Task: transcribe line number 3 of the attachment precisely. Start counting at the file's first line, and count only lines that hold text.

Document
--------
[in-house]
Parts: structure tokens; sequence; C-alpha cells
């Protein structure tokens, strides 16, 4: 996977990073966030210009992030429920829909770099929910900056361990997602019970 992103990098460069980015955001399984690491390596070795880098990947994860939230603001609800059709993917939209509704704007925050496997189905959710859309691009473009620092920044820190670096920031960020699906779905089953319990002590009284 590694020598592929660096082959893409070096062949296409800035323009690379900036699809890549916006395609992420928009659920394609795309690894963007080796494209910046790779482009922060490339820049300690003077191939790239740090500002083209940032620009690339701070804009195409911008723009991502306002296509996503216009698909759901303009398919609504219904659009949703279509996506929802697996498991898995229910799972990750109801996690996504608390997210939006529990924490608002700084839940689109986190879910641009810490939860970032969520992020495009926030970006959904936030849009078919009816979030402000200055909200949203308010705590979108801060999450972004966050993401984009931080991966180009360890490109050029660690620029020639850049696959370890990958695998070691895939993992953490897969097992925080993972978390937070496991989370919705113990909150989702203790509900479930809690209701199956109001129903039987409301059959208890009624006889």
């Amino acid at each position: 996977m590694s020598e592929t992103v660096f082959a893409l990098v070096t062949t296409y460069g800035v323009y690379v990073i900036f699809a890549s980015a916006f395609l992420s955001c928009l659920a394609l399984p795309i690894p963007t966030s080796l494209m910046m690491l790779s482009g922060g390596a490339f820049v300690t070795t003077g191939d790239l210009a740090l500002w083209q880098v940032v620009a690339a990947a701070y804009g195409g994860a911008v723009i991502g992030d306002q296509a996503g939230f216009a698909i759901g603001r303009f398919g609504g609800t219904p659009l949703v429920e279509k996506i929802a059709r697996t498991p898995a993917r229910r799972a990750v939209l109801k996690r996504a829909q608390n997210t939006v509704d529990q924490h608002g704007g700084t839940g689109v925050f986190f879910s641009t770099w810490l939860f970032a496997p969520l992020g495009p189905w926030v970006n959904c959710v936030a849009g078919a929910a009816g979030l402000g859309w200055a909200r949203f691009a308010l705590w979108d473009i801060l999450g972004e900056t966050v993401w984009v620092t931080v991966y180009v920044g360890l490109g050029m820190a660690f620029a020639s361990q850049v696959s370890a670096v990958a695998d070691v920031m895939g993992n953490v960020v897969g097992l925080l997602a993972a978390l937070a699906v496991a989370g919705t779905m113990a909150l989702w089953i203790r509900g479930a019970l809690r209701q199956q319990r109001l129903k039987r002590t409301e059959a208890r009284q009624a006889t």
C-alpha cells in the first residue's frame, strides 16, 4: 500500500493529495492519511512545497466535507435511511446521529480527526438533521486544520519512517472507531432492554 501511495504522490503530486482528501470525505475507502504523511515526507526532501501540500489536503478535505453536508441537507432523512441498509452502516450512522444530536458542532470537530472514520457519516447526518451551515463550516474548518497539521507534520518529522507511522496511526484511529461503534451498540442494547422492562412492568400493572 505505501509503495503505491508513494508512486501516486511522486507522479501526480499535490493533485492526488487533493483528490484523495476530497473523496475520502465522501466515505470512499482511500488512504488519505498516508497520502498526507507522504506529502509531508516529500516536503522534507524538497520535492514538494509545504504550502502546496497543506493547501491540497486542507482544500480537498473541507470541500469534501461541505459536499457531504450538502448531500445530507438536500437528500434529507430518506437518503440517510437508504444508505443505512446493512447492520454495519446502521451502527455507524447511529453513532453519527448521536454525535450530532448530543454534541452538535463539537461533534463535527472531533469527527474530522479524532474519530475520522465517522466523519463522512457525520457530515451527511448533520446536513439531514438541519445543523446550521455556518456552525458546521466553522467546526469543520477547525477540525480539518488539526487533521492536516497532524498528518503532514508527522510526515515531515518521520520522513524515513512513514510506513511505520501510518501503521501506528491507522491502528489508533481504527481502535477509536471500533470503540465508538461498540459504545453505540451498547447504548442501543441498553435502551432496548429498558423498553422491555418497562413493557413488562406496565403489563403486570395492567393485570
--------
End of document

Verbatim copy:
């Protein structure tokens, strides 16, 4: 996977990073966030210009992030429920829909770099929910900056361990997602019970 992103990098460069980015955001399984690491390596070795880098990947994860939230603001609800059709993917939209509704704007925050496997189905959710859309691009473009620092920044820190670096920031960020699906779905089953319990002590009284 590694020598592929660096082959893409070096062949296409800035323009690379900036699809890549916006395609992420928009659920394609795309690894963007080796494209910046790779482009922060490339820049300690003077191939790239740090500002083209940032620009690339701070804009195409911008723009991502306002296509996503216009698909759901303009398919609504219904659009949703279509996506929802697996498991898995229910799972990750109801996690996504608390997210939006529990924490608002700084839940689109986190879910641009810490939860970032969520992020495009926030970006959904936030849009078919009816979030402000200055909200949203308010705590979108801060999450972004966050993401984009931080991966180009360890490109050029660690620029020639850049696959370890990958695998070691895939993992953490897969097992925080993972978390937070496991989370919705113990909150989702203790509900479930809690209701199956109001129903039987409301059959208890009624006889």